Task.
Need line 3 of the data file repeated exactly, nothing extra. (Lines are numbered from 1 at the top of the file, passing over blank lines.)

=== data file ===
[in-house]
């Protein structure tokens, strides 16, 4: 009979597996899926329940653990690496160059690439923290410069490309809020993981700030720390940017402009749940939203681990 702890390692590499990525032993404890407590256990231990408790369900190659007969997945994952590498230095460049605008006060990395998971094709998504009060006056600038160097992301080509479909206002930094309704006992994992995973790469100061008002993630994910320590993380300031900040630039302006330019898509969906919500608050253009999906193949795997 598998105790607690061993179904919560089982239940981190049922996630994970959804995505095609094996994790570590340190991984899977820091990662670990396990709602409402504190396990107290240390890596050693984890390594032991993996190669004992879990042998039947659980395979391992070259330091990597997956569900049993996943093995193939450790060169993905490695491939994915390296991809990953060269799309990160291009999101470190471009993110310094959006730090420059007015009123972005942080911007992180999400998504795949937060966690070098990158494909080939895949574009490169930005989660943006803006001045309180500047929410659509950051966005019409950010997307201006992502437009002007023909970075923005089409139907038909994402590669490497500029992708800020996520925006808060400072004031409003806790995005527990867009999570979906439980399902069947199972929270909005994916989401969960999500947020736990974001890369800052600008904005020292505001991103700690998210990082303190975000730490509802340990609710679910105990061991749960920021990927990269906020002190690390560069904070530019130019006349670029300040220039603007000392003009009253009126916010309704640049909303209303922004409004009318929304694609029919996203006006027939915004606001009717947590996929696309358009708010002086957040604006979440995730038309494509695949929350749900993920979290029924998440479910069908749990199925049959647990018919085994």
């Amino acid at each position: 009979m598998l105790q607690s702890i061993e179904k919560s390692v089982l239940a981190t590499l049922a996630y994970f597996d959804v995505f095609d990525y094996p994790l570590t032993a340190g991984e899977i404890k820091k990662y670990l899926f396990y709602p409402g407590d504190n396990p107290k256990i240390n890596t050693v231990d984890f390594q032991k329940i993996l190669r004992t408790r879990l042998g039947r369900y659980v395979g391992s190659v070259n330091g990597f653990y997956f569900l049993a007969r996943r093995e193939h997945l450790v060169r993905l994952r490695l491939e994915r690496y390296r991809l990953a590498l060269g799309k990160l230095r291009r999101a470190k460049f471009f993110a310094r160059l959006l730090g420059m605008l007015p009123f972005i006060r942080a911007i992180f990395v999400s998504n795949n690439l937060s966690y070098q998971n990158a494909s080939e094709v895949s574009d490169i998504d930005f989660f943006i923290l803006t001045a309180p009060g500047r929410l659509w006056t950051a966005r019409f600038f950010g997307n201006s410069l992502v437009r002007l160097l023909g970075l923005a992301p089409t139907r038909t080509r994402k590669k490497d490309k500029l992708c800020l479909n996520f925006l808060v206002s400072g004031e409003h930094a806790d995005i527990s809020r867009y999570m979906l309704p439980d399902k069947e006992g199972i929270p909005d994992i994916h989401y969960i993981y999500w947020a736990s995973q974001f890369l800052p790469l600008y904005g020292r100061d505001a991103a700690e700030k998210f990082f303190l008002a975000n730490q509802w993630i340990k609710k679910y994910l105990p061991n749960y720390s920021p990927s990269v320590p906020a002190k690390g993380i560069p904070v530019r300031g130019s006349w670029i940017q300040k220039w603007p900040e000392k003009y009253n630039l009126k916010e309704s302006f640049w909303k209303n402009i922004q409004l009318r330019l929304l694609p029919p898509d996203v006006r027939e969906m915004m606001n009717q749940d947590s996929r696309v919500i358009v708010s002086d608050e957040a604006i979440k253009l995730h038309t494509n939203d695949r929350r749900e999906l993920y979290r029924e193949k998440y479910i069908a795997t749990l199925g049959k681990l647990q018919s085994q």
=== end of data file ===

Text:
């Amino acid at each position: 009979m598998l105790q607690s702890i061993e179904k919560s390692v089982l239940a981190t590499l049922a996630y994970f597996d959804v995505f095609d990525y094996p994790l570590t032993a340190g991984e899977i404890k820091k990662y670990l899926f396990y709602p409402g407590d504190n396990p107290k256990i240390n890596t050693v231990d984890f390594q032991k329940i993996l190669r004992t408790r879990l042998g039947r369900y659980v395979g391992s190659v070259n330091g990597f653990y997956f569900l049993a007969r996943r093995e193939h997945l450790v060169r993905l994952r490695l491939e994915r690496y390296r991809l990953a590498l060269g799309k990160l230095r291009r999101a470190k460049f471009f993110a310094r160059l959006l730090g420059m605008l007015p009123f972005i006060r942080a911007i992180f990395v999400s998504n795949n690439l937060s966690y070098q998971n990158a494909s080939e094709v895949s574009d490169i998504d930005f989660f943006i923290l803006t001045a309180p009060g500047r929410l659509w006056t950051a966005r019409f600038f950010g997307n201006s410069l992502v437009r002007l160097l023909g970075l923005a992301p089409t139907r038909t080509r994402k590669k490497d490309k500029l992708c800020l479909n996520f925006l808060v206002s400072g004031e409003h930094a806790d995005i527990s809020r867009y999570m979906l309704p439980d399902k069947e006992g199972i929270p909005d994992i994916h989401y969960i993981y999500w947020a736990s995973q974001f890369l800052p790469l600008y904005g020292r100061d505001a991103a700690e700030k998210f990082f303190l008002a975000n730490q509802w993630i340990k609710k679910y994910l105990p061991n749960y720390s920021p990927s990269v320590p906020a002190k690390g993380i560069p904070v530019r300031g130019s006349w670029i940017q300040k220039w603007p900040e000392k003009y009253n630039l009126k916010e309704s302006f640049w909303k209303n402009i922004q409004l009318r330019l929304l694609p029919p898509d996203v006006r027939e969906m915004m606001n009717q749940d947590s996929r696309v919500i358009v708010s002086d608050e957040a604006i979440k253009l995730h038309t494509n939203d695949r929350r749900e999906l993920y979290r029924e193949k998440y479910i069908a795997t749990l199925g049959k681990l647990q018919s085994q």